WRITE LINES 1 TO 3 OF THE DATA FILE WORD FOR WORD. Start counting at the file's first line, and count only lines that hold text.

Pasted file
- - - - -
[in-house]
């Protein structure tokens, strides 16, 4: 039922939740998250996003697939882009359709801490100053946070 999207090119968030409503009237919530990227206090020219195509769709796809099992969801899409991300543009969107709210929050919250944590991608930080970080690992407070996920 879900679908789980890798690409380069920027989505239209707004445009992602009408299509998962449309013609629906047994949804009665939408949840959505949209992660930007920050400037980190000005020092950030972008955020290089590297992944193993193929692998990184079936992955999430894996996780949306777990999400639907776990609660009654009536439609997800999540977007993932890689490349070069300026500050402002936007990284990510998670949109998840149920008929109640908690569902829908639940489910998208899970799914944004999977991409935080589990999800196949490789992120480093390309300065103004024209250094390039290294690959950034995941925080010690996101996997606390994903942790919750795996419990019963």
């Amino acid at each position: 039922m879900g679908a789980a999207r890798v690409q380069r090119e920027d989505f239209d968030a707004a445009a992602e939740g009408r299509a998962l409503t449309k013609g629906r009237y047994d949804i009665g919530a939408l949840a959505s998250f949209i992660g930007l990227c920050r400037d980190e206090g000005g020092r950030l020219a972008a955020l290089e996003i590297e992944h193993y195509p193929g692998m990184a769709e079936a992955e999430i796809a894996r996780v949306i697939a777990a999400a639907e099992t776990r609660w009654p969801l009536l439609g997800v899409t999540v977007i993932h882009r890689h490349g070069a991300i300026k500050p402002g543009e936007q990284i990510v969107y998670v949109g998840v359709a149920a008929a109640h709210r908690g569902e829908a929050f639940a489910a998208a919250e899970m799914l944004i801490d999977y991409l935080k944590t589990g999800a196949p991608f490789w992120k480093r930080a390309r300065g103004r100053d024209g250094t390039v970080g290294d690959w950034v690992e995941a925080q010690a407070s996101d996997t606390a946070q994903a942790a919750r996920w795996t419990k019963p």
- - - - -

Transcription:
[in-house]
């Protein structure tokens, strides 16, 4: 039922939740998250996003697939882009359709801490100053946070 999207090119968030409503009237919530990227206090020219195509769709796809099992969801899409991300543009969107709210929050919250944590991608930080970080690992407070996920 879900679908789980890798690409380069920027989505239209707004445009992602009408299509998962449309013609629906047994949804009665939408949840959505949209992660930007920050400037980190000005020092950030972008955020290089590297992944193993193929692998990184079936992955999430894996996780949306777990999400639907776990609660009654009536439609997800999540977007993932890689490349070069300026500050402002936007990284990510998670949109998840149920008929109640908690569902829908639940489910998208899970799914944004999977991409935080589990999800196949490789992120480093390309300065103004024209250094390039290294690959950034995941925080010690996101996997606390994903942790919750795996419990019963």
């Amino acid at each position: 039922m879900g679908a789980a999207r890798v690409q380069r090119e920027d989505f239209d968030a707004a445009a992602e939740g009408r299509a998962l409503t449309k013609g629906r009237y047994d949804i009665g919530a939408l949840a959505s998250f949209i992660g930007l990227c920050r400037d980190e206090g000005g020092r950030l020219a972008a955020l290089e996003i590297e992944h193993y195509p193929g692998m990184a769709e079936a992955e999430i796809a894996r996780v949306i697939a777990a999400a639907e099992t776990r609660w009654p969801l009536l439609g997800v899409t999540v977007i993932h882009r890689h490349g070069a991300i300026k500050p402002g543009e936007q990284i990510v969107y998670v949109g998840v359709a149920a008929a109640h709210r908690g569902e829908a929050f639940a489910a998208a919250e899970m799914l944004i801490d999977y991409l935080k944590t589990g999800a196949p991608f490789w992120k480093r930080a390309r300065g103004r100053d024209g250094t390039v970080g290294d690959w950034v690992e995941a925080q010690a407070s996101d996997t606390a946070q994903a942790a919750r996920w795996t419990k019963p």